But then our instructor recommended that we all attend a presentation on campus by local writer Jeanne Wakatsuki Houston, author of the memoir Farewell to Manzanar (1973) and spouse of James Houston, an award-winning novelist who taught writing part-time in the UCSC English Department. Her book had been published for less than ten years at that time, but was already an international bestseller and a staple textbook in high school and college classes across the country. She was an engaging speaker who moved us with her tale of courageous resiliency in the midst of terrible struggle and privation.
I was appalled to learn for the first time about the devastating effects of Executive Order 9066 on her family and thousands of other Japanese Americans. Many lost their businesses, homes, and jobs, and were forced to resettle elsewhere after the war. I found the callousness of local government officials at the time incredulous. That the United States government could sanction what amounted to concentration camps for its own citizens while decrying fascist dictators for doing the same thing to their minorities seemed beyond belief.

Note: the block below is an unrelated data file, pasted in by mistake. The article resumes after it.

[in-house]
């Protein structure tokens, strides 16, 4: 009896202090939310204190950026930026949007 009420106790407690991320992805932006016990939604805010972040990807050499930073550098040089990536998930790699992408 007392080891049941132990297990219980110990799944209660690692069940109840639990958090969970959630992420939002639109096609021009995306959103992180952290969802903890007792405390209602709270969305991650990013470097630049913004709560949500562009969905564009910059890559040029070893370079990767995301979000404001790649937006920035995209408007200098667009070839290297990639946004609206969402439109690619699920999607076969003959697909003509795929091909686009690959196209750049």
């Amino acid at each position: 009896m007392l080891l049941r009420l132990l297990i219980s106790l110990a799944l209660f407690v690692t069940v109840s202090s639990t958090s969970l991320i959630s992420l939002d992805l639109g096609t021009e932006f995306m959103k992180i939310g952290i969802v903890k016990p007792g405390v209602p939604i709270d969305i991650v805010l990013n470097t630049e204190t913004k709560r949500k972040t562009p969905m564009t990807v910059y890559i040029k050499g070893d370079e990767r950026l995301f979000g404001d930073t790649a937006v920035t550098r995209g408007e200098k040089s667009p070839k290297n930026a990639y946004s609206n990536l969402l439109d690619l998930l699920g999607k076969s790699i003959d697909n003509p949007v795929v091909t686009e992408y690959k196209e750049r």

When I learned that much of the reasoning behind the camps was rooted in deep racial prejudice and economic rivalry in the communities of the western United States, I was outraged. The historic treatment of Asian immigrants in California seemed little better than the anti-Semitism and anti-Catholicism of the northeast, the genocidal campaigns against Native Americans, discrimination against Mexican Americans in the southwest, or the hateful Jim Crow laws of the segregated South. The fact that as little as one sixteenth (only one great-great-grandparent) Japanese ancestry could land someone in the camps was particularly absurd.